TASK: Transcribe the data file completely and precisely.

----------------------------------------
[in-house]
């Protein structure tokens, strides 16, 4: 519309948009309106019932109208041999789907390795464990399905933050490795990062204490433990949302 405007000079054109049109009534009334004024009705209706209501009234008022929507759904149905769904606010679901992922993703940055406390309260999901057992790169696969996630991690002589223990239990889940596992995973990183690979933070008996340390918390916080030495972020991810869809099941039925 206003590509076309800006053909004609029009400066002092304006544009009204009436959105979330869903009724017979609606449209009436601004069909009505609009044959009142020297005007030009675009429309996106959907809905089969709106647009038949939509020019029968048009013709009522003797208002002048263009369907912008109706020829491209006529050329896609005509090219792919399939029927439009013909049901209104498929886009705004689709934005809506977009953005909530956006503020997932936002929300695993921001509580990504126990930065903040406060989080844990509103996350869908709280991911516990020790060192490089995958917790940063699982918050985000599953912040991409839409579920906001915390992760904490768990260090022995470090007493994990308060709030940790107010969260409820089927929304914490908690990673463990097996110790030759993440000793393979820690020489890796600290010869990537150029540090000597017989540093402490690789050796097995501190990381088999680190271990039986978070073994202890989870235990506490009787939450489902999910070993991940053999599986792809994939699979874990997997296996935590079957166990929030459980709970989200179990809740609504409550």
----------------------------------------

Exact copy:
[in-house]
């Protein structure tokens, strides 16, 4: 519309948009309106019932109208041999789907390795464990399905933050490795990062204490433990949302 405007000079054109049109009534009334004024009705209706209501009234008022929507759904149905769904606010679901992922993703940055406390309260999901057992790169696969996630991690002589223990239990889940596992995973990183690979933070008996340390918390916080030495972020991810869809099941039925 206003590509076309800006053909004609029009400066002092304006544009009204009436959105979330869903009724017979609606449209009436601004069909009505609009044959009142020297005007030009675009429309996106959907809905089969709106647009038949939509020019029968048009013709009522003797208002002048263009369907912008109706020829491209006529050329896609005509090219792919399939029927439009013909049901209104498929886009705004689709934005809506977009953005909530956006503020997932936002929300695993921001509580990504126990930065903040406060989080844990509103996350869908709280991911516990020790060192490089995958917790940063699982918050985000599953912040991409839409579920906001915390992760904490768990260090022995470090007493994990308060709030940790107010969260409820089927929304914490908690990673463990097996110790030759993440000793393979820690020489890796600290010869990537150029540090000597017989540093402490690789050796097995501190990381088999680190271990039986978070073994202890989870235990506490009787939450489902999910070993991940053999599986792809994939699979874990997997296996935590079957166990929030459980709970989200179990809740609504409550």